June 14, 2007

There's enlightenment in them thar intertubes!

If you've ever wondered what would happen if the Buddha was attacked by a giant rattlesnake, now you know: Bet on the Rattler.

Buddha, a 9-year-old yellow Lab, was spending a Sunday doing what dogs do in sprawling backyards. After bounding in and out of the nooks and crannies of his Old Agoura yard, Buddha cornered an adult rattlesnake coiled around a planter by the pool.

Going nose to forked tongue with a 5-foot rattler as thick as a grown man's forearm prompted a venomous bite that landed Buddha at the Pet Emergency Clinic in Thousand Oaks for a dose of antivenin.

According to Buddha's owner, Michael Nadlman, Buddha was the fourth dog rushed to the clinic June 3 because of a rattlesnake bite.

"It was a big, nasty snake as thick as my arm," Nadlman said.

Buddha's ordeal is typical, according to Bo Slyapich, a local snake wrangler. Slyapich works full-time nine months out of the year capturing and releasing pesky poisonous snakes from people's homes and conducting free workshops on snake safety. He advises ways to snake-proof homes so the critters aren't tempted to make a summer house out of a garage, move in under a deck or curl up in lush landscaping.

HANDS OFF- Wrangler Bo Slyapich keeps his distance while working on a local rattlesnake removal job. The bite from a Southern Pacific rattlesnake is seldom fatal, officials say, unlike the nearby Mojave rattlesnake which carries more dangerous neurotoxins. Still, it's important to be familiar with the species and learn how it behaves. Snakes do not "attack" humans unless provoked.
"The southern Pacific rattlesnake accounts for more bites than any other snake, probably because there's a lot of them and we build our homes where their homes are," Slyapich said.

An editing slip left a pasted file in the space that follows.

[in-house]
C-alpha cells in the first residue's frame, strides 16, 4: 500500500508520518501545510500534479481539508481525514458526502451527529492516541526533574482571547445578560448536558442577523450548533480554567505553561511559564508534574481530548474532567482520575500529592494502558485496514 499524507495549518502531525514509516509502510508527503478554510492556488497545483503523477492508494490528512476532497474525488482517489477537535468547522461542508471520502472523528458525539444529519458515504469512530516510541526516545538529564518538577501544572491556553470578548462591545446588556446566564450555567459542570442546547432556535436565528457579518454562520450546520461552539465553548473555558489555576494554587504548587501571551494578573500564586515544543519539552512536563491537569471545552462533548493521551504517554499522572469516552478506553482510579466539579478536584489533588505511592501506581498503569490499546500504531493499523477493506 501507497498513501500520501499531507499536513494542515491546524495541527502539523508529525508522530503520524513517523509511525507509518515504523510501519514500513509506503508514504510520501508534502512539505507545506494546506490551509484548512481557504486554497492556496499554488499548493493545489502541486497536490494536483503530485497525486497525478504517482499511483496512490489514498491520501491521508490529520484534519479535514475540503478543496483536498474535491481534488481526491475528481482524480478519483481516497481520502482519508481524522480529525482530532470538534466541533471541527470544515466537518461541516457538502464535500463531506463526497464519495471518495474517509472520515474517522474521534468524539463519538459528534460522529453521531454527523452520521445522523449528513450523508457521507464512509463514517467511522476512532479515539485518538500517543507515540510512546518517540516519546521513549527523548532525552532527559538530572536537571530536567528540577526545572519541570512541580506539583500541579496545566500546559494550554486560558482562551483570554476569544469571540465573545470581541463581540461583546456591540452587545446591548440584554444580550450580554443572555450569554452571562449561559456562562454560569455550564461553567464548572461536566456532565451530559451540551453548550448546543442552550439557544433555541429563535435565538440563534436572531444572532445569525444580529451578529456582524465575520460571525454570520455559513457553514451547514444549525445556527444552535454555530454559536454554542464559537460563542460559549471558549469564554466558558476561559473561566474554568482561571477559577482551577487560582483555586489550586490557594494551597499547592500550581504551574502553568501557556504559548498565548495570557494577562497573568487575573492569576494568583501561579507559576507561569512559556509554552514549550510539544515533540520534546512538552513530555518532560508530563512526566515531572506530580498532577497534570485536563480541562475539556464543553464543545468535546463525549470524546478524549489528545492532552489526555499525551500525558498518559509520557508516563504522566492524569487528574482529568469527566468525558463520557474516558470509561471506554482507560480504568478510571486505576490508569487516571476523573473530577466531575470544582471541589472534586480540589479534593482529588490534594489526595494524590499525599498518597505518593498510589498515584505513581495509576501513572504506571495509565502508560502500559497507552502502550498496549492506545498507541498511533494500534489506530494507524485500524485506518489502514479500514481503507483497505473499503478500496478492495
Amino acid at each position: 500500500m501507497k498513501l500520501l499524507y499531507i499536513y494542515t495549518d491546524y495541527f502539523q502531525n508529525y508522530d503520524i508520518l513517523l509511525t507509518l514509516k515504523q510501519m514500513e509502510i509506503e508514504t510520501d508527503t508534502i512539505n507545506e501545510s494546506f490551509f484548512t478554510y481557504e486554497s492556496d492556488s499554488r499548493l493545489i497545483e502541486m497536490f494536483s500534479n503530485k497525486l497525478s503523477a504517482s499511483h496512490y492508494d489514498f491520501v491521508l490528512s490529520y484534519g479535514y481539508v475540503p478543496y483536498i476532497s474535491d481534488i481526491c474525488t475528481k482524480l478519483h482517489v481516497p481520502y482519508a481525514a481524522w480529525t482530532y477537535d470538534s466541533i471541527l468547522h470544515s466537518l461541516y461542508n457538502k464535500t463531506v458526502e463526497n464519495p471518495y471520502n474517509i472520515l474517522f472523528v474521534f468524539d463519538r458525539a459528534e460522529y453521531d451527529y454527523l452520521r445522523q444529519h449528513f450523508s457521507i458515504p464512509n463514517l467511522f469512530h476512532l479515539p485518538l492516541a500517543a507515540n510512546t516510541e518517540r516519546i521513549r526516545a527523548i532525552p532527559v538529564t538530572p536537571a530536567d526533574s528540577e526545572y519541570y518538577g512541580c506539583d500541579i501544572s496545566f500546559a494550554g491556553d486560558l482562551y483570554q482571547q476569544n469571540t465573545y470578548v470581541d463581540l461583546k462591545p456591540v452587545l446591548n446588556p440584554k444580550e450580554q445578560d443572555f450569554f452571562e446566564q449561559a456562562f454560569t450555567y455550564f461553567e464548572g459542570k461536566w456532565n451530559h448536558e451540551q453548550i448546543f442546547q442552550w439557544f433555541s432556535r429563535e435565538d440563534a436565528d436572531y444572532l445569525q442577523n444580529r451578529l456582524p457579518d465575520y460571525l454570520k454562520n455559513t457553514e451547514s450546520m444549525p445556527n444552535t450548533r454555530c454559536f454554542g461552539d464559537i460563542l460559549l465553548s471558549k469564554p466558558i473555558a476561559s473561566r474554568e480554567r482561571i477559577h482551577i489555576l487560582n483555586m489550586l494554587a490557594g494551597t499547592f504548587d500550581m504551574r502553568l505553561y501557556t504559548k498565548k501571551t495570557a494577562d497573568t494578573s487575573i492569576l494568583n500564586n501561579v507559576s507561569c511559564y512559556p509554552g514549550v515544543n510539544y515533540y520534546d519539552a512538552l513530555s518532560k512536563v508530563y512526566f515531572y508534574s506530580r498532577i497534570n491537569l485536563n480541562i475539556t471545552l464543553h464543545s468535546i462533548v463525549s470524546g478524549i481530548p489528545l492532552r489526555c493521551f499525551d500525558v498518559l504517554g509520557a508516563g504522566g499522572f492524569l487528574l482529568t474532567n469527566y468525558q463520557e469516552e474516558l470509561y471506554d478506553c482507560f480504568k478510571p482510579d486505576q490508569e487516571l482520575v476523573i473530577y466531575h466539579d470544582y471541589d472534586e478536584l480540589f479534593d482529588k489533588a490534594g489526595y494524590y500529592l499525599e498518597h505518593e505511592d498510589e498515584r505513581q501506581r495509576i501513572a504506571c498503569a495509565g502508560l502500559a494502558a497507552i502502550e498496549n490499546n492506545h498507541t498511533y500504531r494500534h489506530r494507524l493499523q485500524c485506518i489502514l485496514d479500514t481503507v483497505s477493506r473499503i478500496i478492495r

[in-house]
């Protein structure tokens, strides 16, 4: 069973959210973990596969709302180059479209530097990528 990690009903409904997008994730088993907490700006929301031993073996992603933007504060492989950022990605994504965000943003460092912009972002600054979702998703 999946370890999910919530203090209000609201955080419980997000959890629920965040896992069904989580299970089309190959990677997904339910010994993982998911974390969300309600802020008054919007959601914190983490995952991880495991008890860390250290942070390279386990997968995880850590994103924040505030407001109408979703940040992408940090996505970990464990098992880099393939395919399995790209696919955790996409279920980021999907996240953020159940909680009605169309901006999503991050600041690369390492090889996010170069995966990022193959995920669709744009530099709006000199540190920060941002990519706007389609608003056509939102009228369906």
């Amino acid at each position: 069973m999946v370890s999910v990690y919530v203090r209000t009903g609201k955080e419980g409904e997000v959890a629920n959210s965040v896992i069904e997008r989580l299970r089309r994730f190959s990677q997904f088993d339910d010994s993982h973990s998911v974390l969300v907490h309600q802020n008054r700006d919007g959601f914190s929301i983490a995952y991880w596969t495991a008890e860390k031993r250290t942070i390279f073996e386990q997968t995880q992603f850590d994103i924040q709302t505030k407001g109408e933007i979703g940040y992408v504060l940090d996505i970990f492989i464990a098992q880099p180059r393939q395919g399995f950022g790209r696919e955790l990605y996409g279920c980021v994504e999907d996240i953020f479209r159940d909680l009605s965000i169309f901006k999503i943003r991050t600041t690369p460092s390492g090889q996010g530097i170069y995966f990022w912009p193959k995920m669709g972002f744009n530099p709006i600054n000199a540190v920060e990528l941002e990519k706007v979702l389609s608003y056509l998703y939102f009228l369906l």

Strike force

It's been a banner season for snake snatching, and the season has only just begun, Slyapich said. "After 20 years catching these guys, I've never seen a season like this."

Record rains over the last couple of years produced record plant growth, allowing the rodent population to flourish. More rodents means more food for snakes.

According to Slyapich, a healthy female rattlesnake can produce a "clutch" of four to 10 offspring, sometimes more. Within a week, the baby snakes leave their mother's side and slither into comfortable habitats in garages, behind refrigerators or in the thick, damp plants that surround homes.

Houses provide ample spots for hot and bothered snakes to take cover either from the cold or rising temperatures.

"They come out in the morning," Slyapich said. "When it gets too hot for us, it gets too hot for them."

Sprinklers also lure rattlesnakes to homes, he said.

The booming snake population keeps Slyapich busy. Compared to previous years, he has had three times the number of calls for snake removal. Last week he was fielding three to four calls per day. Slyapich said he'll answer snake calls at all hours of the day and night.

He started catching snakes when he was child and later turned his hand to catching snakes on movie sets.

After 20 years as a snake wrangler, Slyapich has gone hightech and uses nightvision cameras and fiber-optic scopes to peer into paneled walls and look into refrigerators and vehicles. He even had custom tongs created, allowing for snake captures in one fell swoop. When Slyapich goes on the prowl for poisonous snakes he wears thick boots and protec

Posted by Steve-O at June 14, 2007 12:35 PM | TrackBack

Where, oh where, is Riki Tiki Tavi when you need him?

Posted by: R P at June 14, 2007 01:50 PM

When my mother was a little girl, she lived on a ranch in Valley Center, in the mountains northeast of San Diego. My grandad owned a half-coyote mongrel named Buster who answered only to grandad. One day Buster's curiosity got him into trouble, and he ended up with a set of fang punctures in his muzzle. His head swelled up and they thought he was going to die, but he recovered, and from that experience developed two things: a resistance to rattlesnake venom and a lifelong hatred of the snakes. My mother tells me he was utterly ruthless in his quest to find and kill as many of the reptiles as he could.

But in general, the one domestic animal that is absolutely murder on snakes is pigs, hands down.

Posted by: Boy Named Sous at June 14, 2007 05:40 PM

This summer sucks due to no SOAP sequel! Snakes on a Dog . . . just not the same.

"Ooh! I'm ready for it! Come on bring it!"

Posted by: Chai-rista at June 18, 2007 12:22 PM